Execution in Texas: Gary Green faces execution in the deaths of an estranged woman and her daughter

A Texas inmate faces scheduled execution Tuesday night for fatally stabbing his estranged wife and drowning their 6-year-old daughter in a bathtub nearly 14 years ago.

Gary Green, 51, is reported to have received a lethal injection at her Dallas home in September 2009 in the deaths of Lovetta Armstead, 32, and her daughter Jazzmen Montgomery.

The girl’s father, Ray Montgomery, said he did not cheer Green’s execution, saying he saw the justice system at work.

This undated photo, provided by the Texas Department of Justice, shows inmate Gary Green.

Texas Department of Criminal Justice via AP

“It is justice for the way my daughter was tortured. It’s justice for the way Lovetta was murdered,” Montgomery said.

As of late Monday, Green’s attorneys had not appealed to stop his execution, which was scheduled for Tuesday night at the state penitentiary in Huntsville, Texas.

In previous appeals, Green’s attorneys had claimed he was mentally challenged and had a lifelong history of psychiatric disorders.

“These impairments likely rendered (Green) incapable of developing the intent required to commit capital homicide,” Green’s attorneys wrote in 2018.

These appeals were dismissed by the US Supreme Court and the lower courts of appeal.

The Supreme Court has banned the death penalty for the mentally disabled, but not for those with serious mental illness.

Authorities said Green killed the two after Armstead tried to annul their marriage.

On the day of the murders, Armstead Green had written two letters, telling him that although she loved him, she “must do what was best for me.”

In his own angry and rambling letter, Green expressed a belief that Armstead and her children were involved in a conspiracy against him.

“You asked to see the monster, so here he is the monster you made me. …Your lives are being taken today as I am the 5th,” Green wrote.

Armstead was stabbed more than two dozen times while Green drowned Jazzmen in the home’s bathtub.

Authorities said Green also planned to kill Armstead’s two other children, then 9 and 12. Green stabbed the younger boy, but both survived.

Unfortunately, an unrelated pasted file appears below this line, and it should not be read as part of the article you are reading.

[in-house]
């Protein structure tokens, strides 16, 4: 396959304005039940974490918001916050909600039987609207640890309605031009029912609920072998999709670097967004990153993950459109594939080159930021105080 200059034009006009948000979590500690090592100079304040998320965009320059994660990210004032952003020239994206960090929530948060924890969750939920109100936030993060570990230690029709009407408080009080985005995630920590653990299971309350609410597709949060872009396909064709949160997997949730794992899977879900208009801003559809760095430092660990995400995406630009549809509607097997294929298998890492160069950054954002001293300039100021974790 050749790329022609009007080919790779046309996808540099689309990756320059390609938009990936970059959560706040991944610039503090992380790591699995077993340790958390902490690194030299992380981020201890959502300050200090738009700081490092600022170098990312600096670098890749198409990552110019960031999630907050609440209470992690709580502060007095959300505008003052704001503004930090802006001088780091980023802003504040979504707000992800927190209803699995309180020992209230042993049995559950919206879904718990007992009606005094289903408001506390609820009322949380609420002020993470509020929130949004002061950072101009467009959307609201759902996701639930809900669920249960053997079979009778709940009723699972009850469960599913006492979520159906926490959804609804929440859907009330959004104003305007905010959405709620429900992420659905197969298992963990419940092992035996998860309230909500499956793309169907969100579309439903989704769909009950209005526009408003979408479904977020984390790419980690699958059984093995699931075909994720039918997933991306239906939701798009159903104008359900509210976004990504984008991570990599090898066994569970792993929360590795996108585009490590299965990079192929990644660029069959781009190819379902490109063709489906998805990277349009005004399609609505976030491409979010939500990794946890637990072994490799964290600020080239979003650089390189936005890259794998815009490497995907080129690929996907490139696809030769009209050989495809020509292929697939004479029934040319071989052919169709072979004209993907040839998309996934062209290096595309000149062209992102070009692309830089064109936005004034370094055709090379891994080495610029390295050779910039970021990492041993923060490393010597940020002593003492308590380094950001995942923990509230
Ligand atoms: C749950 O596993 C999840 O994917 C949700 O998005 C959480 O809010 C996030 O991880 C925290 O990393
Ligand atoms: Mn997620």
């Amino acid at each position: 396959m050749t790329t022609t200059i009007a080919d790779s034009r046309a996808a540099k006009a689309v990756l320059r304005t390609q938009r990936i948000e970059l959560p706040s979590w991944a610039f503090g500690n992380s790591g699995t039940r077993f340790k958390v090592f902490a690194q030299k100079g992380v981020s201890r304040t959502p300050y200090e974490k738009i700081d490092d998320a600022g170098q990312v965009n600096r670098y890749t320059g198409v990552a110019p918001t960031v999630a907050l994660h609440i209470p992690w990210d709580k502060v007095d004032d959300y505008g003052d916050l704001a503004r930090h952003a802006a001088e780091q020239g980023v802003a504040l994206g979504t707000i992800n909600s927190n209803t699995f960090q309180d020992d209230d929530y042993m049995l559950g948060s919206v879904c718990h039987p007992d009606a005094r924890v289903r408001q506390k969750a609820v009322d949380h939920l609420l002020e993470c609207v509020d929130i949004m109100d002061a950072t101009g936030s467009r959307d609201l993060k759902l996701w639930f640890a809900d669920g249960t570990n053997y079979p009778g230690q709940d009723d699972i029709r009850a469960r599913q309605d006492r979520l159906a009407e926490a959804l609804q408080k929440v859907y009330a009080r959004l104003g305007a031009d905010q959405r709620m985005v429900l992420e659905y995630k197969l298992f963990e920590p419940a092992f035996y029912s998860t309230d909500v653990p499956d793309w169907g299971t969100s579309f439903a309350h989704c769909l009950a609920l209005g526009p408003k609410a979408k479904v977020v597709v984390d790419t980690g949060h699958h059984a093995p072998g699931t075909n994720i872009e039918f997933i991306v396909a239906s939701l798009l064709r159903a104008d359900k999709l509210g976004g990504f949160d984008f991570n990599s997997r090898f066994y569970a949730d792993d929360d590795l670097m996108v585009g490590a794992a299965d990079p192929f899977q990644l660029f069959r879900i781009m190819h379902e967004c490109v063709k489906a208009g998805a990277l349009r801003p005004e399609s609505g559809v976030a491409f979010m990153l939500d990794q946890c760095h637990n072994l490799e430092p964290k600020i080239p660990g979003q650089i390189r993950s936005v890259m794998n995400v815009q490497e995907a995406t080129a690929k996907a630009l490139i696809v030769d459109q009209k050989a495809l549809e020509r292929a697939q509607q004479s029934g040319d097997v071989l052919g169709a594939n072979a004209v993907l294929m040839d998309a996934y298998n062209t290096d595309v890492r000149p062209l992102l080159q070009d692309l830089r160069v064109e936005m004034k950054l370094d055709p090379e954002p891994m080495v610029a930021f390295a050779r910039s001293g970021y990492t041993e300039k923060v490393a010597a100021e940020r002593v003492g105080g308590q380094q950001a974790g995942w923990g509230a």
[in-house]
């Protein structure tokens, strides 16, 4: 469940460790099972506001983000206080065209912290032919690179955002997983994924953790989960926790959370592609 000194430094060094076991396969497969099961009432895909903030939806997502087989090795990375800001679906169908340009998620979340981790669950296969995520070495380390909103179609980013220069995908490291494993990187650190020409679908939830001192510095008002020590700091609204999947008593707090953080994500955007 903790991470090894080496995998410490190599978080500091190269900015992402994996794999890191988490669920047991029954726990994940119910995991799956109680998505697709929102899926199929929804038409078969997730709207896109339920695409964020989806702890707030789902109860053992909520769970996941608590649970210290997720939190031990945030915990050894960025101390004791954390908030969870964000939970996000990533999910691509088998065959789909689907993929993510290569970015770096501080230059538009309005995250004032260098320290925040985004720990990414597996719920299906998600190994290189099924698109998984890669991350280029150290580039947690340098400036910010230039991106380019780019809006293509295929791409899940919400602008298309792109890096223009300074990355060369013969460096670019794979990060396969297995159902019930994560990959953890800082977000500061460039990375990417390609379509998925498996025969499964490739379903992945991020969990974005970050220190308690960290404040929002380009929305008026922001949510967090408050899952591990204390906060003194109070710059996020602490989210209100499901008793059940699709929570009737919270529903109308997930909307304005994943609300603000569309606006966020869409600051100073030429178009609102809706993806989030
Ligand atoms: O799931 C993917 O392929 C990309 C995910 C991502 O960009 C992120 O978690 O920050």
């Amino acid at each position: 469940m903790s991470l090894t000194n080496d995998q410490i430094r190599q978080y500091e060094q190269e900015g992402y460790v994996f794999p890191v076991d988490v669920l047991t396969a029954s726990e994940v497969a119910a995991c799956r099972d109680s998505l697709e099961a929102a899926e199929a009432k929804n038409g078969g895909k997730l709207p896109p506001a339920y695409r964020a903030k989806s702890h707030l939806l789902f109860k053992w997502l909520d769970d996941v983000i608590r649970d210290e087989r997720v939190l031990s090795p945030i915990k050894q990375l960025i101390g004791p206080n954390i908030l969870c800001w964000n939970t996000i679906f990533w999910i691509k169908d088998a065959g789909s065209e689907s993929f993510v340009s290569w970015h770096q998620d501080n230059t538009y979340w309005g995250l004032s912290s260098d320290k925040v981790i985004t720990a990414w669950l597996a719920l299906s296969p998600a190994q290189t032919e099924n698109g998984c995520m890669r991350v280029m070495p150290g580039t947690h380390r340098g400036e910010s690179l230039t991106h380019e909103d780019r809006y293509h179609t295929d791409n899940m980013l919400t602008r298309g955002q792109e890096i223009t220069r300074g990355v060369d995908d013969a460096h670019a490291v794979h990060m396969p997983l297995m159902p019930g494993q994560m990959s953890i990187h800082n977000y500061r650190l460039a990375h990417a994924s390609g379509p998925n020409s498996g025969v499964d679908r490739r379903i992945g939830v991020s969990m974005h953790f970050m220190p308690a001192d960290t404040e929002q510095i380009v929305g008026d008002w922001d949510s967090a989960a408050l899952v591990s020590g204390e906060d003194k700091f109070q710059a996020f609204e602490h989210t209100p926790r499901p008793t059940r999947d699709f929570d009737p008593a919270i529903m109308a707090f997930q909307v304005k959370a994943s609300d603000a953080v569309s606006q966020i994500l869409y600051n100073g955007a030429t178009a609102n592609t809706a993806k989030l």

“Told (Green) because we’re too young to die and we’re not going to tell anyone about it,” the 9-year-old told jurors as a witness of how he convinced Green to spare her life.

Josh Healy, one of the prosecutors with the Dallas County Attorney’s Office who convicted Green, said the boys were incredibly brave.

Green “was a bad guy. It was one of the worst cases I’ve ever been involved in,” said Healy, who is now a defense attorney in Dallas.

Montgomery said he still has a close relationship with Armstead’s two sons. He said both lead productive lives and one has a daughter who looks like Jazzmen.

“They’re still suffering a lot, I think,” said Montgomery, who is a special education English teacher.

Montgomery, a deacon at his Dallas church, said he continued to live his life as if his daughter were still here, including throwing her a party every birthday. He also had a high school graduation for her, including a parade at her grave and a backyard barbecue with the family.

“That was my way of dealing with it, making it feel like she was still here. I prayed over her grave one day and told her I would never let her name die,” Montgomery said.

Green’s execution is the first of two scheduled in Texas this week. Another inmate, Arthur Brown Jr., is scheduled to be executed Thursday.

Green would be the fourth inmate in Texas and eighth in the United States to be executed this year.

Green is one of six Texas death row inmates involved in a lawsuit aimed at stopping the state’s prison system from using allegedly expired and unsafe execution drugs. Although a civilian judge in Austin tentatively agreed with the allegations, three of the inmates were executed this year.

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